I watched a few things that bothered me just a little, like the group running the red light, not allowing pedestrians to cross the street at the crosswalk, and interfering with traffic in both directions of travel. The reason I mention it is because it established the notion in my mind that this group did not have law-abiding intentions.

    However, what really got me to spend the next three days pondering this incident is when I saw the cyclists using their bodies and thier bikes to actually surround and block motor vehicles from proceeding on the roadway.

    These actions (that I now understand are called “corking” by CM) are where I think an extremely dangerous line was crossed. Regardless of the “real” intent or nature of the group as a whole, I was very shaken to witness everyday citizens being detained without provocation or explanation. In my mind, all it would take is a minor reaction from either side for the situation to escalate completely out of control.

    What I haven’t been able to resolve for myself is how I would react to some group of strangers tyring to immobilize me and vehicle without provocation. All I could say is that it seems extremely dangerous, and extremely reliant on a very passive driver to expect a non-violent outcome using this “corking” tactic.

    For someone who is not familiar with the group, and has a strong sense of right and obligation to protect himself, I can completely see a valid argument for using force to get away. In this country, there’s no excuse for detaining someone in this manner and not expecting them to exercise their right to get away. If you’re foolish enough to block a 3,000 lb. vehicle with your 20 lb. bicycle, it would give me reason to assume your judgment is something worth getting away from.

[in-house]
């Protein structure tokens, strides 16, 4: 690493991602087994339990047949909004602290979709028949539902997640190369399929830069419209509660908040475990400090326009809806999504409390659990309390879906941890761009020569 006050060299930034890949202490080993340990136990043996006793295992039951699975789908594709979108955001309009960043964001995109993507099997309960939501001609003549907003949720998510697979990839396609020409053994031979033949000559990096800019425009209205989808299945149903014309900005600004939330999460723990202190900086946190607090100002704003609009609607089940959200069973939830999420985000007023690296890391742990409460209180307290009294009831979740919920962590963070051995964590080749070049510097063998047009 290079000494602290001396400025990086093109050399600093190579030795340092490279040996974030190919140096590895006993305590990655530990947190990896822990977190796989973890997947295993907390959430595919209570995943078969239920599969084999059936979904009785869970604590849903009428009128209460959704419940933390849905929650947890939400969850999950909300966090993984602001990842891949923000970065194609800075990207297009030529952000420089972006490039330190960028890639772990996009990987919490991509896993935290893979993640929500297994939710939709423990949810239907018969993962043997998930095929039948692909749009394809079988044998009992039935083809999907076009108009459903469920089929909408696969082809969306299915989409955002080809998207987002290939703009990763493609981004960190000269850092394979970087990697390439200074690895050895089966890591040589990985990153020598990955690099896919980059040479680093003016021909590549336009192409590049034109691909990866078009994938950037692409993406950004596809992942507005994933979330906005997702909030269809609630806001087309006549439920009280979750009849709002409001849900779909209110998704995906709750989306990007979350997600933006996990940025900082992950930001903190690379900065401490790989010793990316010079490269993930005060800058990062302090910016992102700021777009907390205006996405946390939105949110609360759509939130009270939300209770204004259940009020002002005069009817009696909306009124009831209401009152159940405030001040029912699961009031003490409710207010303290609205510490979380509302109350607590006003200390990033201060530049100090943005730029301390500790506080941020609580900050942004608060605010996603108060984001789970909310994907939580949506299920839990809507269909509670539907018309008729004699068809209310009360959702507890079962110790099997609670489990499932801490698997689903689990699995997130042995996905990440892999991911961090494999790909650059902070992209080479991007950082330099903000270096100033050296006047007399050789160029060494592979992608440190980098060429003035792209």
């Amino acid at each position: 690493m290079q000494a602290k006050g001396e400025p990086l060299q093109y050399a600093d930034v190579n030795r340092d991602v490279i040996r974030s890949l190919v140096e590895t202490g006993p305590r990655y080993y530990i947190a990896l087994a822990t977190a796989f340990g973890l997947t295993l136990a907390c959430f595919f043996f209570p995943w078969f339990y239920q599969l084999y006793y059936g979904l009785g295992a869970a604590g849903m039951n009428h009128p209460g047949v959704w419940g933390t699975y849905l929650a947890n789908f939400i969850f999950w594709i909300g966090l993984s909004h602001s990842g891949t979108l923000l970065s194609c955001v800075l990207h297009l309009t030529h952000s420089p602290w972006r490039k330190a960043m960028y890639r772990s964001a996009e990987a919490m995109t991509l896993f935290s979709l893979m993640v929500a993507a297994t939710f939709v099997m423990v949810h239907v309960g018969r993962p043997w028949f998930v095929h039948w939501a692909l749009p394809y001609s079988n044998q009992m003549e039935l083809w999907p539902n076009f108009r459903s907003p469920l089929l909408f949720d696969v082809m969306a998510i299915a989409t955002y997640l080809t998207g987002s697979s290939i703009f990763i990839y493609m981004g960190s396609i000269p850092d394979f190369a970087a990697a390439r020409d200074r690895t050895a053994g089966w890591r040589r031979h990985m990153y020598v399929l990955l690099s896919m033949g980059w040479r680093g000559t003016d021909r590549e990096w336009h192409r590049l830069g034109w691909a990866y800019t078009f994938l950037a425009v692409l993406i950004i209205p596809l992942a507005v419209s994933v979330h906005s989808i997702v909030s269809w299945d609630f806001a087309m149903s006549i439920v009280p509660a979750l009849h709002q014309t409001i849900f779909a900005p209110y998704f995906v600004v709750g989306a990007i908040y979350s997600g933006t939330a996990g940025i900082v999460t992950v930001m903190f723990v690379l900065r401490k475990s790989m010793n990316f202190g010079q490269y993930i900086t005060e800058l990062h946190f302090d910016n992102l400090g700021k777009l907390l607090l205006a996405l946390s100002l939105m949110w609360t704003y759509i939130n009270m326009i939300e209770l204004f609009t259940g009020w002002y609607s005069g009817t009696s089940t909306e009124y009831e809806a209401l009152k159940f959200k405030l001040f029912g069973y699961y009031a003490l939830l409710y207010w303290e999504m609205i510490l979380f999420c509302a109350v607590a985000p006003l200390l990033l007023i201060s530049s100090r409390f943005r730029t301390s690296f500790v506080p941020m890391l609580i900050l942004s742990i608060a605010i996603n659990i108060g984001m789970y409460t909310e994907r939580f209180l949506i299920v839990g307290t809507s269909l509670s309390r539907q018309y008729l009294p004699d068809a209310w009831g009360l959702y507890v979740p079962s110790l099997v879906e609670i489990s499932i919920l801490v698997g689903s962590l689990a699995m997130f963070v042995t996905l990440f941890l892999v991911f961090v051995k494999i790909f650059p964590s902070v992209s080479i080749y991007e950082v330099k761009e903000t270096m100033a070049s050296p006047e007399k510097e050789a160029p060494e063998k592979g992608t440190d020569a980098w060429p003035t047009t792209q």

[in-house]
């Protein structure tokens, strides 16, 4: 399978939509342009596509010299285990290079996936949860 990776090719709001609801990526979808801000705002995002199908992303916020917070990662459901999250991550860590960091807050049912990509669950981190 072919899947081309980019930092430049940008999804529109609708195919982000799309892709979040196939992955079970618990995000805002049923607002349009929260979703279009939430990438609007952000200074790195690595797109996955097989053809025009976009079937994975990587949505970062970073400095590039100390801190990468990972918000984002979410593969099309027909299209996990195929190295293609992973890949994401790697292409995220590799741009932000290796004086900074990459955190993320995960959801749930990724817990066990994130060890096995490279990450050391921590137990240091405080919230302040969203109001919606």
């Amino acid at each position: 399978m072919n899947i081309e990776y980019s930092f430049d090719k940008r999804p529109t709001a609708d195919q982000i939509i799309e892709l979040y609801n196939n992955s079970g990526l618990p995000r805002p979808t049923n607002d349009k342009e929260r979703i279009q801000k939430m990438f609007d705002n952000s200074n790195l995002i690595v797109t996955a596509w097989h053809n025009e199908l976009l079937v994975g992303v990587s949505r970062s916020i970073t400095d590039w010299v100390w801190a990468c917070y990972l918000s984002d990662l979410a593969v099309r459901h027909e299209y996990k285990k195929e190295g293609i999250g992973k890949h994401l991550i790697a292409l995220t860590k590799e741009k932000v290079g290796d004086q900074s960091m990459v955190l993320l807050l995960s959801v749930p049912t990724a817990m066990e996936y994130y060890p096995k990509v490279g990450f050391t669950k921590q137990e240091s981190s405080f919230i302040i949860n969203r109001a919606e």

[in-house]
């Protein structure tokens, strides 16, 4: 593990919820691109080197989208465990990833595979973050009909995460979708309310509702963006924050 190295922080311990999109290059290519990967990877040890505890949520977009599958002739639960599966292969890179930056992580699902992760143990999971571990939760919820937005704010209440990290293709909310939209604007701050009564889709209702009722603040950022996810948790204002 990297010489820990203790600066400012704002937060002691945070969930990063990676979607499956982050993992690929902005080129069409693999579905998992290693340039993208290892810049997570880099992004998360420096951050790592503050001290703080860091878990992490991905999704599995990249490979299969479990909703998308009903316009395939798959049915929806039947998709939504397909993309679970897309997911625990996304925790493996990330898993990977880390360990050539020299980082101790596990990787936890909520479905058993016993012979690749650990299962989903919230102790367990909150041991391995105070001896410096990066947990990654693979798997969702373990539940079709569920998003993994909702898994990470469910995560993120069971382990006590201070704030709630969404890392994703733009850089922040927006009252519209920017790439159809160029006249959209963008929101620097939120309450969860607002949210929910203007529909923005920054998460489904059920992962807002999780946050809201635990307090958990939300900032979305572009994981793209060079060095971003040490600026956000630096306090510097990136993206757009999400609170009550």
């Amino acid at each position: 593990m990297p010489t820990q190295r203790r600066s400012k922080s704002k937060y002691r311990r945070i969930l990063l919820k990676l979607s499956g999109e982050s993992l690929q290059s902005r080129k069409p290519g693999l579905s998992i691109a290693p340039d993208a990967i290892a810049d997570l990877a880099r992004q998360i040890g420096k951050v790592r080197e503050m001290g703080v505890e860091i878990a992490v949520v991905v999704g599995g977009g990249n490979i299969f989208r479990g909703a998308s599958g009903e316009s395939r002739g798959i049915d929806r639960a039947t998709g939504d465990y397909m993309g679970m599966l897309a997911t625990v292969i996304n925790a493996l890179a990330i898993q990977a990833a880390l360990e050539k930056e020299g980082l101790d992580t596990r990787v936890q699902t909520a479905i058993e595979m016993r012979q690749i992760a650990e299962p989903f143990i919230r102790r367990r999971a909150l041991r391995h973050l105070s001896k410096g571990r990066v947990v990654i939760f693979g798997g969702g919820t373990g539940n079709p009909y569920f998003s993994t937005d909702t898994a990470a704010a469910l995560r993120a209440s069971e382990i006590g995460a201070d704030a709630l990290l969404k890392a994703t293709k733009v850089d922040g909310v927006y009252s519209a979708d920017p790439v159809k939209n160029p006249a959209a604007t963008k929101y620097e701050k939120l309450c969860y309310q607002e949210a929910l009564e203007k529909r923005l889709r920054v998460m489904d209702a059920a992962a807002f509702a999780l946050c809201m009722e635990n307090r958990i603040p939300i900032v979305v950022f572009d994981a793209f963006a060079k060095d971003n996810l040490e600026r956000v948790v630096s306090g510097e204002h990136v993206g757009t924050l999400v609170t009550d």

Within a few minutes of the group passing us, police cars were speeding in their direction. I commented then that there was probably an altercation resulting from the kind of situation I had just witnessed.

    In my mind, what happened next was completely predictable, and could have turned out much worse. Thankfully, that incident ended with only some recoverable injuries and a beat up car.

    I hope there’s some intervetion before the group’s ride next month.

    Those are my two cents.

  • BigD

    Why are the bicyclists feeling wronged for what they did? These bicyclists trapped a car with it’s occupants and stateed assaulting him and I’ve seen this more than once before in this city. Critical Mass seems to think they own the road and can break whatever laws they want to and yet it’s a car drivers fault when someone gets hurt, even when the bicycle riders provoked the fight that got this man hit on the head by someone who meant to inflict as much damage as possible!

    I hope this group is outlawed themselves! One person actually yelled “this week it was knives to tires and if you try to stop us next time it will be a knife to your throat”! Really? Go ahead and just try to commit murder and see where that gets you!

  • Andrew M

    Ride Civil has organized a monthly ride as an alternative to Critical Mass. The next ride is this Friday (08/08/08) beginning at 5:30 from Westlake Center.

    Information is at Ride Civil at http://seattle.ridecivil.org .

    There is a Facebook group as well at http://www.facebook.com/group.php?gid=33421667813 .

    Join up and join the ride too.

    Best,
    Andrew

  • BG Davis

    I’ve been run off the road on purpose when riding alone; one of my friends was deliberately run down and seriously injured. In the SF bay area, riders have been deliberately targeted by drivers. It’s time for cyclist to arm themselves. Cars are deadly weapons and everyone has the right to use lethal force when threatened with lethal force.